Psalms For Life
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Book III

Book III is comprised of Psalms 73 through 89. Many of these psalms lament the bitterness of the Israelites’ exile to Babylon in 597 BC and Jerusalem’s destruction in 587. This is the darkest collection of psalms, with Psalms 88 and 89 forming the Book of Psalms’ nadir, the former lamenting individual lostness, the latter of national lostness. Based on the Book of Psalms’ Hebrew word count, Psalm 88 is also the Psalms’ midpoint. So it’s as if the psalmists gradually lead us down into the valley of failure and tragedy and then bring us back up out into the light in Books IV and V.

Psalm 89 is especially significant as it voices the psalmist’s anguished cry that the Davidic covenant has ended in utter failure. But while the Davidic covenant failed in its traditional sense–as all merely human institutions do fail us–Isaiah predicted that “a shoot would grow out of the stump of Jesse” when God would restore his people (Isa. 11:1). And indeed, Books IV and V leave us in no doubt that the failure of David’s dynasty couldn’t stop God from fulfilling his plan to bless all the nations through Abraham’s family (Gen. 12:1-3).


Every translator of the Psalms must decide how to handle God’s personal name, YHWH or YHVH, which occurs repeatedly in its Hebrew text. Translators of the King James Version usually translated it “LORD” (all caps) and sometimes transliterated it (badly) as “Jehovah.” Likewise, all modern translations either translate or transliterate it. Some other options for translating it are “the Eternal,” “the Almighty,” or “the Sovereign Lord.”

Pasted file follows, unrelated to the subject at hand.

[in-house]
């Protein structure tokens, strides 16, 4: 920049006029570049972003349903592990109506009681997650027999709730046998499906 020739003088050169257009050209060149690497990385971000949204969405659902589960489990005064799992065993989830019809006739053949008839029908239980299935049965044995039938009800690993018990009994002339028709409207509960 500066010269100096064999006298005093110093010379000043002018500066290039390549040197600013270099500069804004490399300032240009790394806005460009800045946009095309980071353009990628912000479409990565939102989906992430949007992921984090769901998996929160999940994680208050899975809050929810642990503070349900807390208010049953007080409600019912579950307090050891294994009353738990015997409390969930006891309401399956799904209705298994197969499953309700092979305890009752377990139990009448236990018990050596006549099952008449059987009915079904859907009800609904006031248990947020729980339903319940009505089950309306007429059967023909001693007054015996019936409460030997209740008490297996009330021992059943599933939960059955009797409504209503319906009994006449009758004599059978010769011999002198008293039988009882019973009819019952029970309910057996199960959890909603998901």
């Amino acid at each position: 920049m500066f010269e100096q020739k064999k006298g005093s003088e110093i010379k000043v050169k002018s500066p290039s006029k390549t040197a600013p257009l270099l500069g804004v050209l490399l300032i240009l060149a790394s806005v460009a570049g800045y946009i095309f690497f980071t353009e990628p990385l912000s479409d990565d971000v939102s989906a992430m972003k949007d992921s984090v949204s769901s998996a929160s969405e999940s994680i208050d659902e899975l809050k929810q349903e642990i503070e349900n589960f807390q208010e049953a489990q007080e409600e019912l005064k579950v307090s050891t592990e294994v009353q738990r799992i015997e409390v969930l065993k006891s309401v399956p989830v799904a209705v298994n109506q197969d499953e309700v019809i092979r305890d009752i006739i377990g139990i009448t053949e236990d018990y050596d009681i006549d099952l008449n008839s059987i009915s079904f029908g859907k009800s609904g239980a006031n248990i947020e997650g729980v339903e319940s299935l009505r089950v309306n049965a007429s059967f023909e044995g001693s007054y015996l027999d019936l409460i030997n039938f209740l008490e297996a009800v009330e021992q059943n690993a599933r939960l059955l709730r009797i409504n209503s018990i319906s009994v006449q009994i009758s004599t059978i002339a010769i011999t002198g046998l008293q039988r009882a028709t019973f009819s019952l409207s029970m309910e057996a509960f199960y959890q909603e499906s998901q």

While translating it aims to make it more accessible to readers, transliterating it seems to me more faithful to the text since it’s not a word at all, but rather God’s uniquely personal name. This roots it more firmly in the biblical story as the name God revealed to Moses on Mount Sinai. Meaning “the self-existent One who answers to no one,” the name YHWH set Israel’s God apart from all the gods of Israel’s neighbors.

Personal names are, well, very personal. Even the sound of a name can evoke strong emotion. I’ve chosen to transliterate only YHWH’s consonants since the earliest Hebrew manuscripts contain only consonants, the vowels being added much later. My aim in doing so is to honor God’s name and set it apart, as unique.

One problem with YHWH is that we aren’t sure how it was pronounced since Jews long ago stopped saying it out of reverence. (They read Adonai instead whenever they come to YHWH in the text.) I take the advice of my esteemed Hebrew professor, Raymond Dillard, who advocated pronouncing it as Yahveh (Yah·vay). He favored that over the standard Yahweh since the modern Hebrew pronunciation of its third consonant makes the name sound more robustly Jewish. It also makes it sound more robust, period.

Finding strength in the ancient psalms

May these psalms be a light to you in dark times. You can read more of Mark Anderson's writings on Christianity, culture, and inter-faith dialogue at Understanding Christianity Today.